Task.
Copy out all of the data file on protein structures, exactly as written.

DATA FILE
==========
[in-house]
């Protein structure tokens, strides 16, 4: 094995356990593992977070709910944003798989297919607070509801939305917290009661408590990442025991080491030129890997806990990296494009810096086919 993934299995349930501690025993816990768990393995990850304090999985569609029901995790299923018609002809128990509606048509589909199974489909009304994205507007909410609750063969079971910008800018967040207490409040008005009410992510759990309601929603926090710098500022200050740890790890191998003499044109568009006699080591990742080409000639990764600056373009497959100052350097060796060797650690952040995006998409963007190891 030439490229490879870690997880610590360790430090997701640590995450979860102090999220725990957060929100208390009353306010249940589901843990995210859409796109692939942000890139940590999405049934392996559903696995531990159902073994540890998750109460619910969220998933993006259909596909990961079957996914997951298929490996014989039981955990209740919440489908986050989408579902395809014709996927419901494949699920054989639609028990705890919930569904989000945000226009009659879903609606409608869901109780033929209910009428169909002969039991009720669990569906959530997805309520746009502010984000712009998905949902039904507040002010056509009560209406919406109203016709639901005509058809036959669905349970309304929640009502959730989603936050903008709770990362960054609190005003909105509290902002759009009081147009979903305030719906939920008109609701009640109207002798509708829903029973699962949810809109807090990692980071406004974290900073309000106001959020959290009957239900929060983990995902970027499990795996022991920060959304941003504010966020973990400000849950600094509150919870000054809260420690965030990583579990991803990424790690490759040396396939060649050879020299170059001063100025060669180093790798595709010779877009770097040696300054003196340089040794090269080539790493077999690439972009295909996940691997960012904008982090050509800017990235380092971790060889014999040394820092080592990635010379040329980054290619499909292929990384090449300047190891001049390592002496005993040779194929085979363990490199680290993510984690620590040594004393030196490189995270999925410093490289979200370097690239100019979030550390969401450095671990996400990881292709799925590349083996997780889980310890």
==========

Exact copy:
[in-house]
């Protein structure tokens, strides 16, 4: 094995356990593992977070709910944003798989297919607070509801939305917290009661408590990442025991080491030129890997806990990296494009810096086919 993934299995349930501690025993816990768990393995990850304090999985569609029901995790299923018609002809128990509606048509589909199974489909009304994205507007909410609750063969079971910008800018967040207490409040008005009410992510759990309601929603926090710098500022200050740890790890191998003499044109568009006699080591990742080409000639990764600056373009497959100052350097060796060797650690952040995006998409963007190891 030439490229490879870690997880610590360790430090997701640590995450979860102090999220725990957060929100208390009353306010249940589901843990995210859409796109692939942000890139940590999405049934392996559903696995531990159902073994540890998750109460619910969220998933993006259909596909990961079957996914997951298929490996014989039981955990209740919440489908986050989408579902395809014709996927419901494949699920054989639609028990705890919930569904989000945000226009009659879903609606409608869901109780033929209910009428169909002969039991009720669990569906959530997805309520746009502010984000712009998905949902039904507040002010056509009560209406919406109203016709639901005509058809036959669905349970309304929640009502959730989603936050903008709770990362960054609190005003909105509290902002759009009081147009979903305030719906939920008109609701009640109207002798509708829903029973699962949810809109807090990692980071406004974290900073309000106001959020959290009957239900929060983990995902970027499990795996022991920060959304941003504010966020973990400000849950600094509150919870000054809260420690965030990583579990991803990424790690490759040396396939060649050879020299170059001063100025060669180093790798595709010779877009770097040696300054003196340089040794090269080539790493077999690439972009295909996940691997960012904008982090050509800017990235380092971790060889014999040394820092080592990635010379040329980054290619499909292929990384090449300047190891001049390592002496005993040779194929085979363990490199680290993510984690620590040594004393030196490189995270999925410093490289979200370097690239100019979030550390969401450095671990996400990881292709799925590349083996997780889980310890």